Osteoporosis and fractures in Turner syndrome–importance of growth promoting and oestrogen therapy


Dr Kerstin Landin-Wilhelmsen Research Centre for Endocrinology and Metabolism, Sahlgrenska University Hospital, S-413 45 Göteborg, Sweden. Fax: +46 31 82 15 24; E-mail: kerstin.landin@sahlgrenska.se



Turner syndrome (TS) is a chromosomal aberration (45,X) characterized by endogenous oestrogen deficiency and short stature. The aim was to study body composition, bone mineral density, fracture frequency, social and life style factors and biochemical bone markers, as well as hormones, in adults with TS in comparison with a female random population sample.


Seventy women with TS responded to questionnaires. They underwent physical examination, bone mineral density measurement with Dual Energy X-ray Absorptiometry (DEXA) and blood sampling. Mean age was 31 ± 12 (range 16–71) years. A random population sample of women from the WHO MONICA Project, Göteborg (25–64 years) served as controls (n = 740).


Women with TS were shorter than the controls and had lower body weight and lean body mass (P < 0.0001). Body mass index and waist/hip circumference ratio were higher in TS (P < 0.0001). Osteoporosis was present in seven TS women, six above 45 years of age. None of these had received oestrogen substitution continuously. Fractures (all types) were reported by 11 (16%) TS women (six (50%) above 45 years) compared with 5% in the population sample (P < 0.001). Four TS women with fractures had osteoporosis, all above 45 years of age. Osteoporosis and fractures did not differ between women with the 45,X karyotype and those with mosaicism. Impaired hearing was reported by 40%, and 73% wore glasses. Six percent among TS were smokers compared with 25% in the population (P < 0.001). TS women reported a lower degree of leisure time physical activity than controls (P < 0.001). Parathyroid hormone and osteocalcin were higher among TS (P < 0.02 and 0.001). Insulin-like growth factor-I was similar. Ninety-one percent of all TS had oestrogen substitution and 96% of TS below 25 years of age had received growth hormone treatment.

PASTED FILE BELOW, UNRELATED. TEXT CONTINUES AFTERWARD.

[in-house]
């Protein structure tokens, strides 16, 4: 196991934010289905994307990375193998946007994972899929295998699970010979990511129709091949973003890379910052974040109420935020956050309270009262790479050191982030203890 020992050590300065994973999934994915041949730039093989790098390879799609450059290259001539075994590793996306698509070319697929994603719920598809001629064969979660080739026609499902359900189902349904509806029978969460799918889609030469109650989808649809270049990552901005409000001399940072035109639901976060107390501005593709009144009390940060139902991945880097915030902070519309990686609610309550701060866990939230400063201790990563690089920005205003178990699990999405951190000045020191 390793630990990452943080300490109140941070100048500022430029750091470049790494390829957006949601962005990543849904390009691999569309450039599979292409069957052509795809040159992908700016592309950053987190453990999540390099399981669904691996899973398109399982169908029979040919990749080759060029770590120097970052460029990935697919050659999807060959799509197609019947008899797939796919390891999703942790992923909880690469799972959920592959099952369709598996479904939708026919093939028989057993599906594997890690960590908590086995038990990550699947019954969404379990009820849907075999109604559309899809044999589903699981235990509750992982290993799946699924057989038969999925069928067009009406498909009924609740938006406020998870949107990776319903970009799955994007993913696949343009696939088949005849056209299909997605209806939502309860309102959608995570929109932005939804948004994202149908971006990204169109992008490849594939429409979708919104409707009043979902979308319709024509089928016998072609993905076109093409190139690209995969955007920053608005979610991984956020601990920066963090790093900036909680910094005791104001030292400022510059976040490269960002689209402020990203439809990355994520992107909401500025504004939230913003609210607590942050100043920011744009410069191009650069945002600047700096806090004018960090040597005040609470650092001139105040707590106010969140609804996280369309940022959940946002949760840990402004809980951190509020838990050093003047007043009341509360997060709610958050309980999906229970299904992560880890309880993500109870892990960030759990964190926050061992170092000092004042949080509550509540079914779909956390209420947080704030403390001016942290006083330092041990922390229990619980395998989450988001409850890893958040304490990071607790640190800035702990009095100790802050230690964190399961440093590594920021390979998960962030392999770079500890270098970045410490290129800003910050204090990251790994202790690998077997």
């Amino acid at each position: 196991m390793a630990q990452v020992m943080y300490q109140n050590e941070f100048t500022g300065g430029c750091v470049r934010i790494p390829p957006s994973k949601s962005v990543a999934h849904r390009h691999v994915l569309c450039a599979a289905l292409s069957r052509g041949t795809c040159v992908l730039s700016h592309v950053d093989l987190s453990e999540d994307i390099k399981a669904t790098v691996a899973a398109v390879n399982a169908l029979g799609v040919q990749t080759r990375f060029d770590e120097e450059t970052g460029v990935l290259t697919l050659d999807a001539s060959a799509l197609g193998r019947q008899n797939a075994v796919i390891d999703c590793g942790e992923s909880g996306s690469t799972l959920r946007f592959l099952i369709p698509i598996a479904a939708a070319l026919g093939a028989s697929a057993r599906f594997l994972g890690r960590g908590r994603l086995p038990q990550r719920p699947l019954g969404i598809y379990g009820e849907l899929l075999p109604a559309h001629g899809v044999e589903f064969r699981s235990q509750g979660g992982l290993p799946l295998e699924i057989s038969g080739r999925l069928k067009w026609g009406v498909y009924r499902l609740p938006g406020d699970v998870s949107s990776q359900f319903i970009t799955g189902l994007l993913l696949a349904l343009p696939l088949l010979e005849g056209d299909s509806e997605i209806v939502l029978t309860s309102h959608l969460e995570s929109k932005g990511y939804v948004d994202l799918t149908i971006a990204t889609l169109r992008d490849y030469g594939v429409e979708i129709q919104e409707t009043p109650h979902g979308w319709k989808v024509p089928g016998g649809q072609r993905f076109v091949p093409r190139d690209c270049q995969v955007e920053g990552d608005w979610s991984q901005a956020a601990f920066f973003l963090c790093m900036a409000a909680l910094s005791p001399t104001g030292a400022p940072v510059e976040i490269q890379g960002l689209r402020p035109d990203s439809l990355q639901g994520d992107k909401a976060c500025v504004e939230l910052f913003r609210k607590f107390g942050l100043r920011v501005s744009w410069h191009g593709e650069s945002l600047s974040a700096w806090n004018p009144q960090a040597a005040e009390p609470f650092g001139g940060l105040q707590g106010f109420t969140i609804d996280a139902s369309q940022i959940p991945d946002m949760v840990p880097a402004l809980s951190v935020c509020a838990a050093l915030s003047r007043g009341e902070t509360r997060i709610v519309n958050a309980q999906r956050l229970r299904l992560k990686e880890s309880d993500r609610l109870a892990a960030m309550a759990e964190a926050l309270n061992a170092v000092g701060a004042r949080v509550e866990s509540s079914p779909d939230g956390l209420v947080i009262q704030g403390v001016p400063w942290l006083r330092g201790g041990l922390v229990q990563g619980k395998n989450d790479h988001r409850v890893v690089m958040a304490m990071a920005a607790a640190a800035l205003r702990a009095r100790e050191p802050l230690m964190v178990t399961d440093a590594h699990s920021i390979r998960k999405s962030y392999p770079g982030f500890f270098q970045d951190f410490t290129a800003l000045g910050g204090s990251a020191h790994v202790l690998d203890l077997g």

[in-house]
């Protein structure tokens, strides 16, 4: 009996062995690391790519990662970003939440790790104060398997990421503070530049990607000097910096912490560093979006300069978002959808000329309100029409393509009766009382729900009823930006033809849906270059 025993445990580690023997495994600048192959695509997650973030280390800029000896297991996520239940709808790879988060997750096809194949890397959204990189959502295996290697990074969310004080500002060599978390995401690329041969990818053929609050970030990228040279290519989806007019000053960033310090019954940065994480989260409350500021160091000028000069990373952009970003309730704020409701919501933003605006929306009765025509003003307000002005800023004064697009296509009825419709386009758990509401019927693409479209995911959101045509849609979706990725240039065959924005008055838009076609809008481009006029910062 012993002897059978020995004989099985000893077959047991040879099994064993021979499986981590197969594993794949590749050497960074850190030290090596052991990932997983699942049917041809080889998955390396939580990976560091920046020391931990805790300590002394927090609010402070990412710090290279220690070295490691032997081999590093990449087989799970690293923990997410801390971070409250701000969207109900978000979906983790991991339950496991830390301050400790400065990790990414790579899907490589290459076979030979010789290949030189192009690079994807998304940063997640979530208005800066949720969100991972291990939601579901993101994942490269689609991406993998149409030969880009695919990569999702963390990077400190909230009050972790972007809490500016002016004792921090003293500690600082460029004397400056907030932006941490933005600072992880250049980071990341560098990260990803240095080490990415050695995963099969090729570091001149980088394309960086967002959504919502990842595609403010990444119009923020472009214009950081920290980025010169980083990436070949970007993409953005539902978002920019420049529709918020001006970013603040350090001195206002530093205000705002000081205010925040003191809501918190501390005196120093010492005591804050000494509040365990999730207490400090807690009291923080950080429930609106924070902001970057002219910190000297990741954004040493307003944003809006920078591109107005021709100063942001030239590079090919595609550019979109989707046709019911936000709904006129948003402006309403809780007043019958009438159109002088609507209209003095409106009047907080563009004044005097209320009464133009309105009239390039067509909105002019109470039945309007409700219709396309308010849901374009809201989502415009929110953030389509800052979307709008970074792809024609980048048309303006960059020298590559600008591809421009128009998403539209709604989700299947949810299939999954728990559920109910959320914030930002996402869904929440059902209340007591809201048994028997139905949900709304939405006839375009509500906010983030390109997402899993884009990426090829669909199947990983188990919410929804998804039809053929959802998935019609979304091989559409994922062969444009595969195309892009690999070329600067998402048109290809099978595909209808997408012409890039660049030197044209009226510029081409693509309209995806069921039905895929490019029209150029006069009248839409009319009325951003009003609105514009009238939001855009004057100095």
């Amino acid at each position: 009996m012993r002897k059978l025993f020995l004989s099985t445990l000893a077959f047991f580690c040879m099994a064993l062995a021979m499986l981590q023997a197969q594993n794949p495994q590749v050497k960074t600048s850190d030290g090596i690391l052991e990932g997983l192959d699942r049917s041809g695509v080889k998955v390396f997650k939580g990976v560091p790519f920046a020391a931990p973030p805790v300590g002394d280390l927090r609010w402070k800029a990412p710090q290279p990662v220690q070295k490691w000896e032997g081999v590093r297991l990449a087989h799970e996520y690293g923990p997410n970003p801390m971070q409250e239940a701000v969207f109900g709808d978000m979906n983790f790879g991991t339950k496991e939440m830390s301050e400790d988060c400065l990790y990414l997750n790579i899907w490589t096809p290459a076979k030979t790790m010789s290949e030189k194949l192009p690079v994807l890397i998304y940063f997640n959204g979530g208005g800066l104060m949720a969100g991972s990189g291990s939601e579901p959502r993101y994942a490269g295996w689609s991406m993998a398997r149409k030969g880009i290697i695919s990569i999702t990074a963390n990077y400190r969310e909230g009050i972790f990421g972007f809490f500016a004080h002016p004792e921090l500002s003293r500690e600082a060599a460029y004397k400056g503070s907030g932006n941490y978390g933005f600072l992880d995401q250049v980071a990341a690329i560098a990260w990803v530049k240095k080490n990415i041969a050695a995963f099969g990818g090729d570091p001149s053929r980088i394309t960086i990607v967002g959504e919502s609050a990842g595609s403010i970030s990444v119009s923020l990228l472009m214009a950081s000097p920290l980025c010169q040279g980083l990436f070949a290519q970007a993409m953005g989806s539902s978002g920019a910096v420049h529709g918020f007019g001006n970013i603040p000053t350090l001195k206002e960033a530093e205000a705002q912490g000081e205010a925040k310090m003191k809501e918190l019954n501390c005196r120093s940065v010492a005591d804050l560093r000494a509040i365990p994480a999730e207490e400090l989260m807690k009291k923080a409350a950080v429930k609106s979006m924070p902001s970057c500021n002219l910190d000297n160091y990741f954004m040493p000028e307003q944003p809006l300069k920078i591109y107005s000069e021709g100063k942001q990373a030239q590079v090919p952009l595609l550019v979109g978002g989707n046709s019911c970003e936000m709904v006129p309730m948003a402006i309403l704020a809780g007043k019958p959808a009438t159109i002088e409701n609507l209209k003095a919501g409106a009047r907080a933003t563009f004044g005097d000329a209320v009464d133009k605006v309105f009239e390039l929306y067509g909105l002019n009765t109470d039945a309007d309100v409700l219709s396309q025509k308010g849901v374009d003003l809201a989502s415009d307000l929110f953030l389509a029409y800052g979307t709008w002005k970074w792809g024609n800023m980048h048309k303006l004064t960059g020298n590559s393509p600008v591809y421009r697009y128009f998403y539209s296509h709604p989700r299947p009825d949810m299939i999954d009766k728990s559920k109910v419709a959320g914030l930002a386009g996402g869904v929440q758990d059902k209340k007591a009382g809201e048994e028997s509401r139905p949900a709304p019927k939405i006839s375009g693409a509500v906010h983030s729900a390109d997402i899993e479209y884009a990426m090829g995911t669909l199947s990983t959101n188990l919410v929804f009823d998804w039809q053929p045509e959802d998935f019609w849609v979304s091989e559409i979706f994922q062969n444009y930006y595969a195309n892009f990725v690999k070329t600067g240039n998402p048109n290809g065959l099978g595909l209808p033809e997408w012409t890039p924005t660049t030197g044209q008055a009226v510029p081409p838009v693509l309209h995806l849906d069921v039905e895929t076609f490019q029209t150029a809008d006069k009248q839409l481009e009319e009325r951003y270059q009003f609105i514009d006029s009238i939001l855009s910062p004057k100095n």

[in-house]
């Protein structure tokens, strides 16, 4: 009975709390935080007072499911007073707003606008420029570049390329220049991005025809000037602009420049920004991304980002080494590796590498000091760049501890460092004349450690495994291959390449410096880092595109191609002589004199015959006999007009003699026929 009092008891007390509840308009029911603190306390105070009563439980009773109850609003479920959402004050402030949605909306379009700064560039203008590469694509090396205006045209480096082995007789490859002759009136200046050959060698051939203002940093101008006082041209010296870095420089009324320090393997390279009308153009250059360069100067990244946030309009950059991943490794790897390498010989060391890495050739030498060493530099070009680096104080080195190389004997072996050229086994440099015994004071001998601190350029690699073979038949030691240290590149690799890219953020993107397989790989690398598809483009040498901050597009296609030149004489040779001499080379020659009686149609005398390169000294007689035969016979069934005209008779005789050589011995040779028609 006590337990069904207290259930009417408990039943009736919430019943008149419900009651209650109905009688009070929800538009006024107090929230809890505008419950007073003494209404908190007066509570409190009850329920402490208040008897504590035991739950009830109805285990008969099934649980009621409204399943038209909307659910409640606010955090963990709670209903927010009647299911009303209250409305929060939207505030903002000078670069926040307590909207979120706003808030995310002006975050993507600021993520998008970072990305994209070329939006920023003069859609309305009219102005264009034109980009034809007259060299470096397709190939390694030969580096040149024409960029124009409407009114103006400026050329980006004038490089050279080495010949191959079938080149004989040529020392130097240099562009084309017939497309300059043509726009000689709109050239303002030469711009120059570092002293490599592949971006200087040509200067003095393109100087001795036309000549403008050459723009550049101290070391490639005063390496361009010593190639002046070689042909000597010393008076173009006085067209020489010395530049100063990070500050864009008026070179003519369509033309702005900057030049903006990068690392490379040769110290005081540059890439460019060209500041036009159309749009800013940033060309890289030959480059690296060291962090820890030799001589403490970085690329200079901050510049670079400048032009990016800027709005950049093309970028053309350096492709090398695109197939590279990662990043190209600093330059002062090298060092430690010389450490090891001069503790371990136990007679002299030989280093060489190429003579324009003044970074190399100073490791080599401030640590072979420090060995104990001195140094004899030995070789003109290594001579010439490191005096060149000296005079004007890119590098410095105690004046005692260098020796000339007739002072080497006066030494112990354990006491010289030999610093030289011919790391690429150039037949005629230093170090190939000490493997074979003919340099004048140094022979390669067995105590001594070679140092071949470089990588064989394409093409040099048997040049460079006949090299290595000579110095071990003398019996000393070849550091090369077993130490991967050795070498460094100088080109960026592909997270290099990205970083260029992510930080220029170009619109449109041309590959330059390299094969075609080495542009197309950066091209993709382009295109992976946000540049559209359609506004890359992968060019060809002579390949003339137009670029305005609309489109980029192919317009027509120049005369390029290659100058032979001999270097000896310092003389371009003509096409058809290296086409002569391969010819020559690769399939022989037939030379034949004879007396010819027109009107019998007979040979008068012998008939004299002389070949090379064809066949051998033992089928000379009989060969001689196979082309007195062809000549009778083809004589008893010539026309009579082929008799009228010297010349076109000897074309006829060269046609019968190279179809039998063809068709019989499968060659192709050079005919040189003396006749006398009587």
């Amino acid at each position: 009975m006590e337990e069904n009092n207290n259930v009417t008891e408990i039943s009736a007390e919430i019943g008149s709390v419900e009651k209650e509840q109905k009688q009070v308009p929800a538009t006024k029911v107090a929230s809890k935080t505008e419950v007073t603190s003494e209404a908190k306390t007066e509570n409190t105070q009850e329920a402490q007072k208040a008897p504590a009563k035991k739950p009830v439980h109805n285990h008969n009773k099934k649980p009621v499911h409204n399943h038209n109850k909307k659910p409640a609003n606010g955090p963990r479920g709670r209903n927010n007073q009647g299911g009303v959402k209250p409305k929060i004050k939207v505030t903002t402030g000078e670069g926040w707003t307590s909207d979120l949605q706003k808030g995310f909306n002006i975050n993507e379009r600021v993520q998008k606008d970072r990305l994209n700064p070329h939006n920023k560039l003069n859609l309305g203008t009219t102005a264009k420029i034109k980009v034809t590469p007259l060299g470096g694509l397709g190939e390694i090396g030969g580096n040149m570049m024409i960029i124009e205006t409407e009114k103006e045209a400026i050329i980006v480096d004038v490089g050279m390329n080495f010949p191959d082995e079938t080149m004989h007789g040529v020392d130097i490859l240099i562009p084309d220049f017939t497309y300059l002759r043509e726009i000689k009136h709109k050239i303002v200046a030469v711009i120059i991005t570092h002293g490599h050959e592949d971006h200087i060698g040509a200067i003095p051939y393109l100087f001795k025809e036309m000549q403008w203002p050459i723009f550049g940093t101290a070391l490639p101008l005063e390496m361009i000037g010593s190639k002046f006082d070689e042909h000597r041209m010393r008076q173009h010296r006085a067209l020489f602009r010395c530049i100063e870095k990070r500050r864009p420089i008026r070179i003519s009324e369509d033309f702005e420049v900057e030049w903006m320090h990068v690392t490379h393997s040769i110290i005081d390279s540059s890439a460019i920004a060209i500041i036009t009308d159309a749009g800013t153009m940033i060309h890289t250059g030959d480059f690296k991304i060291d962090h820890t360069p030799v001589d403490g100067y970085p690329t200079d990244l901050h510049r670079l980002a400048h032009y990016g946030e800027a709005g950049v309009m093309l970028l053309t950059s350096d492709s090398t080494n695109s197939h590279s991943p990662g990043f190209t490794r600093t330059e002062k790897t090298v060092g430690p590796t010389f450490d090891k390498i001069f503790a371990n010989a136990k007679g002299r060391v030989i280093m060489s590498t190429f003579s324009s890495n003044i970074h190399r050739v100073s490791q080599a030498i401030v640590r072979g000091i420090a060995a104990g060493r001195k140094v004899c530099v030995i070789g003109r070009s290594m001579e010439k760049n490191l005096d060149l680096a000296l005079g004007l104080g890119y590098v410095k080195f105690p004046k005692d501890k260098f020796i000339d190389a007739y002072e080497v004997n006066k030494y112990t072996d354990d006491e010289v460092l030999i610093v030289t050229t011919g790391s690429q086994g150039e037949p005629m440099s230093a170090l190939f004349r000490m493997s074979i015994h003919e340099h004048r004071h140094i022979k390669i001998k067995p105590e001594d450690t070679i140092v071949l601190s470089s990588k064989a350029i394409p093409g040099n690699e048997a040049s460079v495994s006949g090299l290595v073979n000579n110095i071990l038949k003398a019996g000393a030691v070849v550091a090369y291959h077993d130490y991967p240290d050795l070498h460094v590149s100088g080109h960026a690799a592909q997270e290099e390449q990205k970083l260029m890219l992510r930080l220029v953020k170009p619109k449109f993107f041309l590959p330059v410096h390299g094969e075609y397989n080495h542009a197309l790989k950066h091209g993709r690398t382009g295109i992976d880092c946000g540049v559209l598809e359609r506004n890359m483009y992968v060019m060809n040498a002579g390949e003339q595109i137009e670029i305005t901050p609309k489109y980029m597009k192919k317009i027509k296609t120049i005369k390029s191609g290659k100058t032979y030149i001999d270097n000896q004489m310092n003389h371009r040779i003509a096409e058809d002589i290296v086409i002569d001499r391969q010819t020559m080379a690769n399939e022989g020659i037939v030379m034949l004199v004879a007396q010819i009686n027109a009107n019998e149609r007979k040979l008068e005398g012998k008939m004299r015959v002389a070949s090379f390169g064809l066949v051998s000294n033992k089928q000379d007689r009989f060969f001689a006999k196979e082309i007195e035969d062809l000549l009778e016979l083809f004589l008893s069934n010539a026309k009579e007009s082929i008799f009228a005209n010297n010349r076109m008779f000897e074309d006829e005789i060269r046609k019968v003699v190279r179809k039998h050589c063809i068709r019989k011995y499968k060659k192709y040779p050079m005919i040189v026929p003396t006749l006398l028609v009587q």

Osteoporosis and fractures were common above, but not below, 45 years of age in Turner syndrome. It is probable that modern therapy, including growth promoting and continuous oestrogen therapy, will prevent osteoporotic fractures in the future.